FIG. 3b illustrates a front elevational view of the preferred embodiment of the present invention. The dotted line indicates the length of the rectangular slit 14, which extends all the way down to the base 16. The preferred embodiment has an open bottom end to allow the users to easily clean the inside of the slit 14. As shown in FIG. 3b, the height of the golf tee setter 10 is substantially the same as the height of the practice mat to simulate smooth hitting surface.
FIG. 4 illustrates a view of the preferred embodiment of the present invention placed in a practice mat 40. The tee holder 12 is inserted into the hole formed by the practice mat 40 so that when a golf tee 30 is placed into the rectangular slit 14, the only members exposed to a golf club is a tee 30 and a golf ball 32.
While the description above refers to particular embodiments of the present invention, it will be understood that many modifications may be made without departing from the spirit thereof. The accompanying claims are intended to cover such modifications as would fall within the true scope and spirit of the present invention.
The presently disclosed embodiments are therefore to be considered in all respects as illustrative and not restrictive, the scope of the invention being indicated by the appended claims, rather than the foregoing description, and all changes which come within the meaning and range of equivalency of the claims are therefore intended to be embraced therein.
|Cited Patent||Filing date||Publication date||Applicant||Title|
|US1550483 *||Apr 2, 1925||Aug 18, 1925||Frederick F Wulkop||Golf tee|
|US1783733 *||Feb 25, 1930||Dec 2, 1930||Manassero Giuseppe||Golf tee|
|US1803907 *||Oct 22, 1929||May 5, 1931||Maurice M Kruse||Adjustable golf tee and anchor therefor|
|US4336940 *||Jul 28, 1980||Jun 29, 1982||Sprague Boyd F||Golf tee holder|
|US5052689 *||Jul 23, 1990||Oct 1, 1991||Lettrich Kenneth P||Golf ball and golf tee support structures|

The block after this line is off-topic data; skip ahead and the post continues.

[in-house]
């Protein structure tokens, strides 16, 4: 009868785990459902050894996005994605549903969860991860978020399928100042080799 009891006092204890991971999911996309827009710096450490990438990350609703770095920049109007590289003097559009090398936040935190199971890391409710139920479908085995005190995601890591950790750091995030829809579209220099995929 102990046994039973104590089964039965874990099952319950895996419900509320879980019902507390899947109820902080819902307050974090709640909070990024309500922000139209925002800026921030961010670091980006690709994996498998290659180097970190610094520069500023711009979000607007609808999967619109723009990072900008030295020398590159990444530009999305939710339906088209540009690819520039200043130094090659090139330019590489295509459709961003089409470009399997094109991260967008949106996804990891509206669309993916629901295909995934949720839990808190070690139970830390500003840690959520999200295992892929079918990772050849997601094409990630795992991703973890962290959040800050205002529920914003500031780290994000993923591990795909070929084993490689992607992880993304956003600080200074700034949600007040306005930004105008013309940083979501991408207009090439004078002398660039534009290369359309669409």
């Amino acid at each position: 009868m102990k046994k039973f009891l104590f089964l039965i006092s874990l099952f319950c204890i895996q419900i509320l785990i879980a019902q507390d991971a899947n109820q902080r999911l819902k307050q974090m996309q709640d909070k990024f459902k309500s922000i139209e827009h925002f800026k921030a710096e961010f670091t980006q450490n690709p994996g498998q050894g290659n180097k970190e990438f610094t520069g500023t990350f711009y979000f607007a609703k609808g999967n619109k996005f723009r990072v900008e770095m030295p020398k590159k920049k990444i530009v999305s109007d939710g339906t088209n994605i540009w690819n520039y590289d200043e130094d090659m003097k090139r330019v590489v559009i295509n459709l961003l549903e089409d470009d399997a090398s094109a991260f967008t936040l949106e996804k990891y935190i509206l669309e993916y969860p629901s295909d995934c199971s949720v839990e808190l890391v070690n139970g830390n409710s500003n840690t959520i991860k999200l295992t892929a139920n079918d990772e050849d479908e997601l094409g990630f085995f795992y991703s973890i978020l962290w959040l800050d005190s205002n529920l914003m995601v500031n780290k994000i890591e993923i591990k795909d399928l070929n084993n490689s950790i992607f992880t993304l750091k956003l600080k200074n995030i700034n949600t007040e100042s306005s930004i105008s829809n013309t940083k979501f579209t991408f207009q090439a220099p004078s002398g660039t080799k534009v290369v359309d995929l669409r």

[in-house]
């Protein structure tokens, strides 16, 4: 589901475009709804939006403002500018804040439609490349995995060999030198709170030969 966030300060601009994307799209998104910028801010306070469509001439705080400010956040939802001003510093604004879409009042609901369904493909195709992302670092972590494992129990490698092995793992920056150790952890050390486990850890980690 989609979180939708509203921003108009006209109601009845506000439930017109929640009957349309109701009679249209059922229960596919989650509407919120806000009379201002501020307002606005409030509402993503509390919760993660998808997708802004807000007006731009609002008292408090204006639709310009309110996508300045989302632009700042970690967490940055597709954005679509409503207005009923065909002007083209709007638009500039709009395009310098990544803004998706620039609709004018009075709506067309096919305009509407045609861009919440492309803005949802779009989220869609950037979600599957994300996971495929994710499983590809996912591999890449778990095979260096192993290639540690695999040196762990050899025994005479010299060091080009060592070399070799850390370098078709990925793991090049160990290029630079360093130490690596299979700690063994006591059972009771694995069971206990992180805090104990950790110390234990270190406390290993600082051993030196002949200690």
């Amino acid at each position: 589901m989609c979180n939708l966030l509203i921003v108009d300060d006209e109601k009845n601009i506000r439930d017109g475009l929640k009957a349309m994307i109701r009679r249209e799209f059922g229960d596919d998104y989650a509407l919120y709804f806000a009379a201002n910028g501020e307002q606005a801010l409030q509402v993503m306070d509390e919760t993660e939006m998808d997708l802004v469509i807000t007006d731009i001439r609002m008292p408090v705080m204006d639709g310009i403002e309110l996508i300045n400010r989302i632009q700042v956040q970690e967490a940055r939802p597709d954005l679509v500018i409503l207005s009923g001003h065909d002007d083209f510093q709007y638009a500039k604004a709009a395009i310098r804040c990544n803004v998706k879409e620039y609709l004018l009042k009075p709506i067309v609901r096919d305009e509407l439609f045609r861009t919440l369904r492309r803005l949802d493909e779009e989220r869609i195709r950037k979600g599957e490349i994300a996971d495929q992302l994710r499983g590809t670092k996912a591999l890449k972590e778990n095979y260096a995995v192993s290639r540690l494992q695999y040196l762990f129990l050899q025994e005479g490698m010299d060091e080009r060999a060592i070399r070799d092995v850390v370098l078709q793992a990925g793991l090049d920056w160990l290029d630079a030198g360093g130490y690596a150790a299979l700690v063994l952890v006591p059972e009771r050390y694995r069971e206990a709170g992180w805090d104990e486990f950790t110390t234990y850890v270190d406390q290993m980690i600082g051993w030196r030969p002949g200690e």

|US5156403 *||Mar 9, 1992||Oct 20, 1992||Martino Louis D||Golf tee for driving range|
|US5413348 *||Jun 6, 1994||May 9, 1995||Basso; Alfonso||Golf tee anchoring system|
|Citing Patent||Filing date||Publication date||Applicant||Title|
|US5967909 *||Feb 9, 1998||Oct 19, 1999||Broadbridge; John||Driving range golf ball tee holder|
|US6024654 *||Apr 17, 1998||Feb 15, 2000||Chun; Won Ho||Golf tee setting apparatus|
|US6086486 *||Jan 21, 1999||Jul 11, 2000||Adjustotee Llc||Adjustable practice tee|
|US6454669||Feb 14, 2001||Sep 24, 2002||Rose T. James||Annulus golf tee with removable penetration cone|
|US6514151||Oct 12, 2001||Feb 4, 2003||Nick Delaplane||Training device for golfers|
|US7052416 *||Aug 10, 2004||May 30, 2006||Rea Tower Chang||Golf range tee|
|US20060035728 *||Aug 10, 2004||Feb 16, 2006||Chang Rea T||Golf range tee|
|US20070066422 *||Sep 22, 2005||Mar 22, 2007||Michael Cirone||Force relieving golf tee|
|US20080146383 *||Nov 21, 2005||Jun 19, 2008||Morgan Dandelius||Golf Tee and Adapter|
|EP2729221A1 *||Jun 25, 2012||May 14, 2014||Åsberg, Kenneth||A golf tee holder|
|EP2729221A4 *||Jun 25, 2012||Mar 11, 2015||Kenneth Åsberg||A golf tee holder|
|WO1999037368A1 *||Jan 21, 1999||Jul 29, 1999||Murphy Thomas W||Adjustable practice tee|
|WO2013006126A1 *||Jun 25, 2012||Jan 10, 2013||Aasberg Kenneth||A golf tee holder|
|U.S. Classification||473/386, 473/397|
|International Classification||A63B57/00, A63B69/36|
|Cooperative Classification||A63B69/3661, A63B57/12, A63B57/10|
|European Classification||A63B57/00C8, A63B57/00C|
|Aug 15, 2001||FPAY||Fee payment|
Year of fee payment: 4
|Nov 16, 2005||REMI||Maintenance fee reminder mailed|
|Jun 27, 2006||FP||Expired due to failure to pay maintenance fee|
Effective date: 20060428